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    Display and Format Text in a React Native Application

    react-nativeReact Native
    javascriptJavaScript
    androidAndroid
    iosiOS

    Displaying text is a key component of mobile apps, so we’ll look at how to show text on the screen, and how it differs from text on the web. We’ll also format the text style to change the size, alignment, and more.

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    Transcript

    Transcript

    Instructor: Let's clean up this app component even further by removing everything unnecessary and starting from scratch. Now we're left with just the basic React component.

    Unlike on the web, where you can use divs and paragraph tags without importing them, in React Native everything that gets displayed is a component. We have to import those components. Instead of a div, we'll import and use the View component from React Native. Instead of a paragraph tag, we'll import and use the Text component.

    When we reload now, we can see the text in the upper-left corner of the screen. It's covered by the status bar however, so let's style the text a bit. We can use inline styles, just like with React on the web. Let's add some padding and change the font size and the text alignment. Now we have our first formatted text label on the screen.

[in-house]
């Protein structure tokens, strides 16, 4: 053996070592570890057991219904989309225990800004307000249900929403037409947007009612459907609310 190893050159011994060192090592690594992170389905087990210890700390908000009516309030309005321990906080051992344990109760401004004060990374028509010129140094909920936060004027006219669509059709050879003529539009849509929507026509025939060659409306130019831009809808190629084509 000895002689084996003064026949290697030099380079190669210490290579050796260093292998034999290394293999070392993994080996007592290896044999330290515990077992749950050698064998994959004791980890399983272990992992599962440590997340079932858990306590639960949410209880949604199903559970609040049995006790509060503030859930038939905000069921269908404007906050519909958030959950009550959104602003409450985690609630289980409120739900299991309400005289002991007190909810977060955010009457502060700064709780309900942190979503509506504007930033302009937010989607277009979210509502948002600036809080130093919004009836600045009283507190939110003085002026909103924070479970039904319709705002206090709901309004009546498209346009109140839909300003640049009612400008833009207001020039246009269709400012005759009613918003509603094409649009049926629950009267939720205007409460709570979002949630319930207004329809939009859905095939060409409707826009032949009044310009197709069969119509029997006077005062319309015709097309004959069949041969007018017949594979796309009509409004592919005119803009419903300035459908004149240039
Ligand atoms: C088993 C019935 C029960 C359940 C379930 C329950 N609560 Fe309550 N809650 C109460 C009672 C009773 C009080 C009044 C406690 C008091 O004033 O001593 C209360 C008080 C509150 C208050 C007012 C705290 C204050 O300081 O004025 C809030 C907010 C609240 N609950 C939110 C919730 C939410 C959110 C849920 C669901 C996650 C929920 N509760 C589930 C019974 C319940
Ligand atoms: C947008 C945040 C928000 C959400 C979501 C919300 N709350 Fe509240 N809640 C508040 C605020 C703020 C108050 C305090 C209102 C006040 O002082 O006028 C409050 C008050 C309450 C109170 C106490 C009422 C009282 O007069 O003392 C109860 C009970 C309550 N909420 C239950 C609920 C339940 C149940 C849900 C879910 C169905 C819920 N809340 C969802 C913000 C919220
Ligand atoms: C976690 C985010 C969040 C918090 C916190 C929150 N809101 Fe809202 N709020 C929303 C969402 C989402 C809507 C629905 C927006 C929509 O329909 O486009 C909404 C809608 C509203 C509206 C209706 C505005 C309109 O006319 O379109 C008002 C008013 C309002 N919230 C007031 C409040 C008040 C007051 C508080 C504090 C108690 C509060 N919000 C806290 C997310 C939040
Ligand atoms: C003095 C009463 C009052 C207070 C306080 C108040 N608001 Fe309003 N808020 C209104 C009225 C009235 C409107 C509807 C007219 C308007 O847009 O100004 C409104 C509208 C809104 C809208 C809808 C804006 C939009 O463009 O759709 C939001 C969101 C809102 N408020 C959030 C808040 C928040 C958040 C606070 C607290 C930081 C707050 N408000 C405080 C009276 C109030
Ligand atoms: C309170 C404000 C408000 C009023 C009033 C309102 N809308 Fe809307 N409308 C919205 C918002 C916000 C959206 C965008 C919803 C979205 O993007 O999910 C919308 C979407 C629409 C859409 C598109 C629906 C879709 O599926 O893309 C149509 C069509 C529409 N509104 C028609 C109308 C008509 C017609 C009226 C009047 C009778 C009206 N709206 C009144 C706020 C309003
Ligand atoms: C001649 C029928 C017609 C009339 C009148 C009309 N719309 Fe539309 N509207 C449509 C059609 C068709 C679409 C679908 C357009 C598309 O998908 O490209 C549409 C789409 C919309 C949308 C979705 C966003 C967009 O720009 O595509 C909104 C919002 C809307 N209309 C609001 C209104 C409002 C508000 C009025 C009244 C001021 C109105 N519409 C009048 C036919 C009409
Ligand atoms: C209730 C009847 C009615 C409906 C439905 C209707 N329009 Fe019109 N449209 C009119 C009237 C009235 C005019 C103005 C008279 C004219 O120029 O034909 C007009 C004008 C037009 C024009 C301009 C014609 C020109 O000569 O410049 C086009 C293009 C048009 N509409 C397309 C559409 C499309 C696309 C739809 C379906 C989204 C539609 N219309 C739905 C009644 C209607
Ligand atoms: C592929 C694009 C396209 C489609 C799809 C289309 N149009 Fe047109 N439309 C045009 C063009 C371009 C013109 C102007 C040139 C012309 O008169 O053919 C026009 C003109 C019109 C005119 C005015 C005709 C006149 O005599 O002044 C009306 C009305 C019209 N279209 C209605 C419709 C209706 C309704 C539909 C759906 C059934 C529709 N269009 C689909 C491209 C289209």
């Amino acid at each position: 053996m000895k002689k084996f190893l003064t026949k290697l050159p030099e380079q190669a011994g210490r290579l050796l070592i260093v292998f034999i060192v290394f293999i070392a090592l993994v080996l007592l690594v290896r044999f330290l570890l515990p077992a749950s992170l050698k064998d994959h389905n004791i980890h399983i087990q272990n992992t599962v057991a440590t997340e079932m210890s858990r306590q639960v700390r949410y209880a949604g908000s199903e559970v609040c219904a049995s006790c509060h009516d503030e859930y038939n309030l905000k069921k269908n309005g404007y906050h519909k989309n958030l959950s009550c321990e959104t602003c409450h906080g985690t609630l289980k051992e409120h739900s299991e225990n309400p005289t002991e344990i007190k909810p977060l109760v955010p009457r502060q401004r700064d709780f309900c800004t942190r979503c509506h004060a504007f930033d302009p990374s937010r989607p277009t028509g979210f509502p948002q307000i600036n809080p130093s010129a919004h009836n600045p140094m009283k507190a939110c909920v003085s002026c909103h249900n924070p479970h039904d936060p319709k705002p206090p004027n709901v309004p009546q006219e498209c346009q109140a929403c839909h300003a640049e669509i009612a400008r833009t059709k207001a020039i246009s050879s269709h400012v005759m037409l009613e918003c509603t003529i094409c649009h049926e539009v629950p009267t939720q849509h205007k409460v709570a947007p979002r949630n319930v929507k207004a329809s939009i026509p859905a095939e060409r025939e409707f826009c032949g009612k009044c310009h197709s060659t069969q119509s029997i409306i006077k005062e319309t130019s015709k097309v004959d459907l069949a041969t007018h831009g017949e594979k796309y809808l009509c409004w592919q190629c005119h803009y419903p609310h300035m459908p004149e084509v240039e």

The styling that we can do to Text in React Native is similar to what you're used to with React on the web. You can change the color and the font weight of a Text component. Though, note that if you provide font weight as a number, it must be given as a string.

    We can continue by adding another text block. We're creating a restaurant review app, so let's add the name of a restaurant we'd like to review. When we reload, you can see the text block appear under the first one as if it were another paragraph tag on the web.

    We can also nest more text inside of a Text component. If we wanted to display the address for the React café, we could put it as a child of the Text component. Then we could style that differently than the parent text.

    However, if we nest text inside of Text, it acts like inline text. That's useful in some circumstances, but for now we'd like the address beneath the name. We'll pull out the nested Text component.

    Also note that the only built-in component that can be nested inside of Text is another Text component. If we try to nest a View here, we'll get a message that tells us that we can't nest Views inside of Text components.

    Finally, whenever you want to display text in a React Native app, remember that it must be wrapped in a text tag. It cannot just be put inside of View or other component. If we wanted to add a second restaurant name here and reload, we'd get an error because the text is not wrapped in a Text component. Instead, let's duplicate what we did for the first restaurant and display our second entry.